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Explaining why behaviour is not acceptable

(8 Posts)
HeathcliffMoorland Sat 04-Dec-10 01:34:35

Hello everyone, just a small bit of background: I have three children. DD1 is 5, Ds is 4 and DD2 is 1 (but littlest one not really part of discipline strategies yet). They're generally well behaved and lovely.

I praise good behaviour. I'm not opposed to time outs and ignoring rudeness and tantrums (although tantrums few and far between at this stage). I 'natural consequence' if neither of those fit. I always consider why I'm not allowing certain behaviour.

This all works. But on top of this, I like to explain why certain behaviour is not allowed. This is tougher. I was discussing with DS why he needs to be careful with DD1's toys, and asked how he would feel if she wasn't careful with his lego. He said he'd love that (at this stage I was trying not to laugh, but don't think he noticed!). I asked why, and he said he didn't know (I think he knew precisely what he was doing!).

In a face-saving manoeuvre, I allowed the chat to fizzle out there. I know he knows to be careful, and why. I'm just looking for ways of reinforcing this. I don't plan on abandoning my other methods (even after reading Alfie Kohn!), because they work for us, but I always like to explain too - I'm just not the best at it.blush

Any tips much appreciated!

Tortington Sat 04-Dec-10 01:37:03

i alwasy went with ;becuase i say so'

no help here

Othersideofthechannel Sat 04-Dec-10 07:55:50

Because when things get broken it upsets the owner

If he says he doesn't get upset when his things get broken, you just point out that DD does.

Even when they know the reasons, you have to remind them lots of times because they are not always going to think before they act.

(Still struggling with that myself!)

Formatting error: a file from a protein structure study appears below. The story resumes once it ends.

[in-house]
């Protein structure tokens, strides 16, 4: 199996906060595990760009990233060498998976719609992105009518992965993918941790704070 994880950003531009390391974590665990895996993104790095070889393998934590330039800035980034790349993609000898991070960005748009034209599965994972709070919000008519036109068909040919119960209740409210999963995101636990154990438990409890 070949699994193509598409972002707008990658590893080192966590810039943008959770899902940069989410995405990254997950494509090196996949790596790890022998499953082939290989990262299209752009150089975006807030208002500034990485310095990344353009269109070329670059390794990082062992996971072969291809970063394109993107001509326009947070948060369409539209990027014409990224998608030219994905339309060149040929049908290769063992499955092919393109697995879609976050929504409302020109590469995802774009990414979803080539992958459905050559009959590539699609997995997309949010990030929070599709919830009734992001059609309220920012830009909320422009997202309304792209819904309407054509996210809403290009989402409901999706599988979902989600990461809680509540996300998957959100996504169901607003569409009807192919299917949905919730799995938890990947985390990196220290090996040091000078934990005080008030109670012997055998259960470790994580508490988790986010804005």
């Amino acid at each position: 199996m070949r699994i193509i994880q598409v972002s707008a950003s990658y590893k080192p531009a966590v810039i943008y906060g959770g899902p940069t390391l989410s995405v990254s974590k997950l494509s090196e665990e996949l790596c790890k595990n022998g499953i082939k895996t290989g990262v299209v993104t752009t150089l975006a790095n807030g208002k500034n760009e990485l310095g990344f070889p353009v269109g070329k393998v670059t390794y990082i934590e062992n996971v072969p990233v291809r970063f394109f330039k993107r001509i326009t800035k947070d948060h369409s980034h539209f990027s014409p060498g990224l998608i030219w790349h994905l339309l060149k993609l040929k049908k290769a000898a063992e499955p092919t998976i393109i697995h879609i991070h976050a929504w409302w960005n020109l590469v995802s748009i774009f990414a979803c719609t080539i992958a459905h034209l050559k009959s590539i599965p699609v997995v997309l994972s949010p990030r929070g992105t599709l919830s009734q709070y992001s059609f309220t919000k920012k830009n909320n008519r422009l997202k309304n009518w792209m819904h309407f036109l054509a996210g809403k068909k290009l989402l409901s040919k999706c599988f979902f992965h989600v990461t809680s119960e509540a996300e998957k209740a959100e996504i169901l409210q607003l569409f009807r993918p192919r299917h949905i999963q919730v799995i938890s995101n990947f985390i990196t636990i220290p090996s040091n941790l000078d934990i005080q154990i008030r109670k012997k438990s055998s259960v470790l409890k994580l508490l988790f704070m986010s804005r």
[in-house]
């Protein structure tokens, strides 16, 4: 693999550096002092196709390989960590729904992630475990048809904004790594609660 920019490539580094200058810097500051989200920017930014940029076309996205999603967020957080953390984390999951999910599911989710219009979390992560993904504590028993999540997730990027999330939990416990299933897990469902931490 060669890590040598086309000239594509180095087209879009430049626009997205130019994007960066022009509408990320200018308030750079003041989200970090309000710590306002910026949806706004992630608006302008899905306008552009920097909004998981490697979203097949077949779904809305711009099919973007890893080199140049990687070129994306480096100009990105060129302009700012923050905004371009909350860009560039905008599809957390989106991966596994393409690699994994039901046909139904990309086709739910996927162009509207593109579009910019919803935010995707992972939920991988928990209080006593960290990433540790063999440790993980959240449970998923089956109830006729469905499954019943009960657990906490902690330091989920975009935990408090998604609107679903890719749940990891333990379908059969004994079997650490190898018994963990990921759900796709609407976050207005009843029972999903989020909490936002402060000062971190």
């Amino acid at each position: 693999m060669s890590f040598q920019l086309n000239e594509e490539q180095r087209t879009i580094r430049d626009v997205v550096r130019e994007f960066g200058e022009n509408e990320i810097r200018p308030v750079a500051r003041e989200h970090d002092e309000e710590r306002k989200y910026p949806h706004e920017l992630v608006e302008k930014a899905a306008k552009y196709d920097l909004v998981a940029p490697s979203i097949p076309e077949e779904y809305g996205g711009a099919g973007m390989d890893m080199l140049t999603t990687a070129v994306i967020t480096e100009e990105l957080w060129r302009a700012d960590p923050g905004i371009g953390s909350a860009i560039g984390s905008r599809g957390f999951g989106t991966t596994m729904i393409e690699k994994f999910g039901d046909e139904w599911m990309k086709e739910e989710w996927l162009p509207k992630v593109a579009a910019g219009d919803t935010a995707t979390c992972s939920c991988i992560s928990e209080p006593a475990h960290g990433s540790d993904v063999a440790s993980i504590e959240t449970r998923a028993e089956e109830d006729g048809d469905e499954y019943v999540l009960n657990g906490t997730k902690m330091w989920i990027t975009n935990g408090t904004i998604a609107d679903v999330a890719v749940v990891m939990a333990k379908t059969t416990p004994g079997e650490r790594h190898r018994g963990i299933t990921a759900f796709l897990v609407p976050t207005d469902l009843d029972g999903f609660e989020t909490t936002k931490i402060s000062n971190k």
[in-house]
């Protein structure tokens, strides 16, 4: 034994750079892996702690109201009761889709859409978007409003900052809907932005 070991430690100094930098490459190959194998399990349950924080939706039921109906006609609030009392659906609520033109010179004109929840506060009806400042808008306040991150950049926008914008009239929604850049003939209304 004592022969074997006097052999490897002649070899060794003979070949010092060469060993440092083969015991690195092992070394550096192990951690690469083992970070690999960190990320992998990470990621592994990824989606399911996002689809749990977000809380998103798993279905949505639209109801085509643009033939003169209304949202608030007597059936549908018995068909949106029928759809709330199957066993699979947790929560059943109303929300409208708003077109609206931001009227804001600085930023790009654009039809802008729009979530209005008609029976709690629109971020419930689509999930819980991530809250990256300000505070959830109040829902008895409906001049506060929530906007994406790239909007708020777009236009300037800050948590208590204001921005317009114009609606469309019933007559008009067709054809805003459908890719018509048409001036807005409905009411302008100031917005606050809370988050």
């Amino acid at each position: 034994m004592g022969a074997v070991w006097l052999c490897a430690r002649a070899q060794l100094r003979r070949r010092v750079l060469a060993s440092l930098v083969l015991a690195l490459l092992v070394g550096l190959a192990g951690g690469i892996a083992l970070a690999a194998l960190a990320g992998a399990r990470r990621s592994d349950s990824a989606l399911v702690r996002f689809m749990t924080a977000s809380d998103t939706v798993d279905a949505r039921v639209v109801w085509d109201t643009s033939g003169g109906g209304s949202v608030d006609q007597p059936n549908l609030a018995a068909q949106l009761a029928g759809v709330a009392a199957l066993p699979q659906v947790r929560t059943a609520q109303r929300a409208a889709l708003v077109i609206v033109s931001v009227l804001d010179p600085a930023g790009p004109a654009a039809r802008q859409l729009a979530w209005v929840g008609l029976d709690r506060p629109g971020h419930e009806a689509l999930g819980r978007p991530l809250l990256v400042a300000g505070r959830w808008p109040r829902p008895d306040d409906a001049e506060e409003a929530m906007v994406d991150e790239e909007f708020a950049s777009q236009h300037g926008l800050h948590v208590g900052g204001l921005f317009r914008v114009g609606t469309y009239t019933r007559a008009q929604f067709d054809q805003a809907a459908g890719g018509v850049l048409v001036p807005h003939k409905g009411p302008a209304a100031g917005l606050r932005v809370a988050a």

purepurple Sat 04-Dec-10 08:06:07

I work in a nursery and the line I use is 'because it makes jill/jack sad'.
'You woudn't like it if jill/jack broke your toy' all said in a gentle, non-shouty way.
Sometimes they will be contrary and say they would like it.
I then just say'Well, I would be very sad if someone broke my toy' You must have a very, very sad looking face at this moment sad sad
Then move on to something else.
You will have to repeat this process over and over, to reinforce it, until they get it.

vesela Sat 04-Dec-10 09:47:57

agree with purepurple - best to phrase it very, very simply, using concepts that they can (gradually) understand.

onimolap Sat 04-Dec-10 09:52:36

You could try expanding the natural consequences a bit: if toys are lost/spoiled/broken then you will have fewer toys and you won't like that (only works if neither you nor DH rushes to replace things).

ragged Sat 04-Dec-10 10:06:36

Hurting people is wrong.
There are dozens of ways you can explain that simply -- or just say the words, they will sink in (with enough repetition).
So by extension breaking other people's toys is wrong, because it will hurt them (hurt their feelings).
Very simple, but always come back to that same fundamental message. It's the basis of ethics, anyway.

As for enjoying breaking her toys, that comes down to sibling rivalry, which needs discussing as a separate issue.

HeathcliffMoorland Sat 04-Dec-10 12:12:28

Thanks for all the replies.

I think one part of my post may have been poorly explained.

Nothing was broken, but I needed him to stop being careless with something. I did explain that it would upset DD. I then asked how he would feel if she wasn't careful with his things. He said he would enjoy it if she wasn't.

What I try to do is explain, and then ask them to deduce if the situation were reversed. The latter part is tougher (with DS anyway).

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